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Preventing Mid-Air Collisions with Latest Standards in Traffic Collision Avoidance Systems (TCAS II)

Preventing Mid-Air Collisions with Latest Standards in Traffic Collision Avoidance Systems (TCAS II)

On the night of July 1, 2002, when a Boeing 757 crashed with a Tupolev-154 at 35,000 feet over the towns of Überlingen and Owingen, in southern Germany, 71 lives were lost. Based on the investigation report by German Federal Bureau of Aircraft Accident Investigation, ATC could not identify that the two aircrafts were violating the minimum required separation distance. At the time, when prescribed separation was being violated, Tupolev-154 was instructed to descend by ATC. The crew followed this instruction even when TCAS advised them to ascend, not descend. TU154M crew would have followed TCAS if the controller had not earlier instructed manoeuvre in the form of descent.

The ATC’s job is very crucial and important:

  1. To manage the movement of the aircraft in and out of the airport area.
  2. To direct pilots during take-off and landing, and screen the aircraft as they travel through the skies. While performing these critical tasks
  3. To rely on different components including radio frequencies to arrange communication between pilots and other crash alert systems that notify aircraft collisions.

Such simultaneous interactions between human operators and machines are needed to maintain the continuous cycle of air safety which was broken on that fatal day of the crash. ATCs are primarily focused on safety, but their other routine tasks involve directing aircraft efficiently to minimize delays and taking care of high traffic situations.

At the time when Boeing 757 crash incident occurred, TCAS II version 7.0 was implemented. Soon, it had to be revised to TCAS II version 7.1 with logical changes in the year 2008 and became fully operational by 2010-2011 to take into account early warning detection. All new aircraft since March 2012 are fitted with TCAS II version 7.1 which includes this reversal logic, and existing aircraft must be upgraded before December 2015.

Nowadays, all aircrafts are fitted with Traffic Collision Avoidance Systems II version 7.1 (TCAS II) to reduce the possibility of mid-air –collisions. They should not only alert crew before collisions but also provide the best escape path with the aid of an operating transponder independent of ATC. Further, they must warn pilots about the presence of other transponder-equipped aircraft. ACAS/TCAS are built on the signals of secondary surveillance radar (SSR) transponder. But they operate independently in guiding the pilot from preventing collisions with the aircraft.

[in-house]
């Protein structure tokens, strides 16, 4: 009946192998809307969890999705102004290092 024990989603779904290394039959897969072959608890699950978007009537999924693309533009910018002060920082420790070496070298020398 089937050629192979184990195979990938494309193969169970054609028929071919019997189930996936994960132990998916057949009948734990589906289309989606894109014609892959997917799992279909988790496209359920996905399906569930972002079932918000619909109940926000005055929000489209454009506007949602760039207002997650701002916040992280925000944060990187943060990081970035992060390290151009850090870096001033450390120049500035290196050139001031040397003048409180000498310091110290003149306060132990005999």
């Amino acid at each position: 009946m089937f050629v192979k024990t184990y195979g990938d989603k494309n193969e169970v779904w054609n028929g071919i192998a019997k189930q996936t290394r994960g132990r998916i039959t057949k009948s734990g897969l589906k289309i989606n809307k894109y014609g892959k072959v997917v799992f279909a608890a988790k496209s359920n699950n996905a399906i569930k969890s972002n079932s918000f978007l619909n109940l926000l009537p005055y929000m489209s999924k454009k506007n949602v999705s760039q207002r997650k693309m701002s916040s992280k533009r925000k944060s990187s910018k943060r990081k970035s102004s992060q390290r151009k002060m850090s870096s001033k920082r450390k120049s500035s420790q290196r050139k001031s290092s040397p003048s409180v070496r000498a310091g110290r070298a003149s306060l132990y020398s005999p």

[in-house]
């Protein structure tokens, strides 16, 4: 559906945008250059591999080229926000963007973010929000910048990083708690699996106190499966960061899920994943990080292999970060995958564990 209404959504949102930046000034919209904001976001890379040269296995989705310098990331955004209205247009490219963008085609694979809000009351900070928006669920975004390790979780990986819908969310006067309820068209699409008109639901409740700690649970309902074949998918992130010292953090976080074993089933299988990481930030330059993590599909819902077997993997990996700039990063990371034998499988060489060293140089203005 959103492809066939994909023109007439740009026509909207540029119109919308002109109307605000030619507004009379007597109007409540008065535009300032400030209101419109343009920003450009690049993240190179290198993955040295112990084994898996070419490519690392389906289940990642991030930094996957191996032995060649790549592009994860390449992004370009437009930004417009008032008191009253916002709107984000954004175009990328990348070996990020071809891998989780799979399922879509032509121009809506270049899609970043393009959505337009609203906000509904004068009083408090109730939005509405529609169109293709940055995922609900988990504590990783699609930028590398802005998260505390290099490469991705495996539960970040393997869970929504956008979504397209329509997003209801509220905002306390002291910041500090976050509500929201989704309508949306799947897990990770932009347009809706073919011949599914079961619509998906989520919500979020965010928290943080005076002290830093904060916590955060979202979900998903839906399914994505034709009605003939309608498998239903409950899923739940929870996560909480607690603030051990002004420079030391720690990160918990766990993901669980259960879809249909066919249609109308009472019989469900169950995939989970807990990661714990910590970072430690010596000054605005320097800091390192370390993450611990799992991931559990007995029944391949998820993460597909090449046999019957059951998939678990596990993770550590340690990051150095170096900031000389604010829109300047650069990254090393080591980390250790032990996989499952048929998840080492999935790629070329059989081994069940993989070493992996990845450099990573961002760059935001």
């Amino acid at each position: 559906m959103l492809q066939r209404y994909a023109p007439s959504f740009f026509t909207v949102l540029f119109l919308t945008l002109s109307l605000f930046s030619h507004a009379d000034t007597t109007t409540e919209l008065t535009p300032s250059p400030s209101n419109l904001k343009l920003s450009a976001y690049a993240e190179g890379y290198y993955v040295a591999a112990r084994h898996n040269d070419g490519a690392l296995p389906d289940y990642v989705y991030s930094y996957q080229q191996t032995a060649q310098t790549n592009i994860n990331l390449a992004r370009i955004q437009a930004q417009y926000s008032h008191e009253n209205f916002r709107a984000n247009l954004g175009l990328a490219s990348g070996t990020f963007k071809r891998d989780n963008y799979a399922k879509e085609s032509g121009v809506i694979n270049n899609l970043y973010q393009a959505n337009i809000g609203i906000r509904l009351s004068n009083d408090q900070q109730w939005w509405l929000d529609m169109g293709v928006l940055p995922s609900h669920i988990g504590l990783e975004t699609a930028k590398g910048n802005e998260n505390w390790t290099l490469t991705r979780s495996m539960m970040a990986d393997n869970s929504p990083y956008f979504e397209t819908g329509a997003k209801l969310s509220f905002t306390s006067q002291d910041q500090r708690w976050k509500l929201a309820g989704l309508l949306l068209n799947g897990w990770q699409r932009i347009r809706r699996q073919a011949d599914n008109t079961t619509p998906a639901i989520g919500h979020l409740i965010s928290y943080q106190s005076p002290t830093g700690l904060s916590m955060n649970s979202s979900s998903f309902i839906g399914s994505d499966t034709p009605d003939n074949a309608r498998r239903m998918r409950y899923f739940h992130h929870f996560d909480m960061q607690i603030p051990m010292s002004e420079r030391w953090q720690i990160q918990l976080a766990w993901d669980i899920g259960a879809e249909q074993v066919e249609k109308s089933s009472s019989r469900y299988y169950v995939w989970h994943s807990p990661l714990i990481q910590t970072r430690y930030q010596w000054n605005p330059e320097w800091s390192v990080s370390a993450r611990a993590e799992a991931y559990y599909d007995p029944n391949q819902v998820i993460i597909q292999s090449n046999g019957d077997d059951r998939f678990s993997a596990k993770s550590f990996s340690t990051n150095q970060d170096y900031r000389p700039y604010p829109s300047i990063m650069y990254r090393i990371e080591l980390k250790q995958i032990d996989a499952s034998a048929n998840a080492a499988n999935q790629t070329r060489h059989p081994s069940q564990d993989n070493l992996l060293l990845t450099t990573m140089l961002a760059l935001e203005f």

Traffic Collision Avoidance Systems II (TCAS II):

All aircrafts that are equipped with an appropriate transponder, can communicate with each other with the help of TCAS. The aircraft intermittently broadcasts the interrogation signal. Thus, every aircraft can interrogate all other aircrafts about their locations at fixed range and other aircraft have to swiftly reply to such interrogations. The power of interrogation signal is less strong than on ground.

But, it is still sufficient to trigger response from the aircraft that may be less than a minute of flight. The difference between distance and altitude is tracked to identify the drift. Closure rate is determined from a consecutive distance. The time to closest point of approach (CTA) is approximated with the help of closure rates and current distance. It can be achieved by dividing the current distance range by closure rate, the result is called ‘range tau’ (τ). The same procedure is done at vertical planes. Vertical tau can be obtained by dividing difference in altitude by vertical speed difference.

A Traffic Alert (TA) is raised if both τ values are less than a certain threshold. Resolution Advisory (RA) is given when the value of τ is less than another (lower) threshold. The TA is considered a ‘heads up’ indication of whether the RA is able to follow the instruction of reducing the collision risks that must be followed by the pilot. The threshold time usually ranges from 22 seconds to 45 seconds for TA’s and from 12 seconds to 32 seconds for RA’s. But the avoiding action is not indicated. TCAS creates 3D map of the aircraft in airspace based on the responses, round trip time, and interrogated aircraft’s altitude. Thus, this difference between current range and future values confirms any possible collision threat.

Based on the capabilities introduced by National Airspace System, TCAS needs to be upgraded. The aircraft can be tracked with a higher accuracy than using radar with the help of satellite-based technologies. By using SATCOM, the safe separation distance can be reduced. Thus, we can get aircraft through busy airspace more efficiently.

Even after a recent incident where the Malaysian aircraft, MH370, disappeared on 8 March 2014 while flying, companies have been trying to figure out new ways of establishing communication so that such incidents do not repeat. NextGen suggests using satellite-based air traffic control system instead of radar-based system with radio communication. To shorten routes, save time and fuel, decrease traffic delays, improve capacity, and certify controllers to observe and manage aircraft with greater safety restrictions, GPS technology has to be used. Radio communications will be increasingly replaced by data exchange and automation. It will reduce the amount of information the air crew must process at one time.

Leveraging our end-to-end technology capability coupled with in-depth aerospace domain and process (DO-178B/C, DO-254, and DO-160) expertise, eInfochips has supported DO-254 design and verification for next Generation Iridium based SATCOM for transport aircraft. To know more about technical steps taken by eInfochips to reduce mid-air collisions, email us

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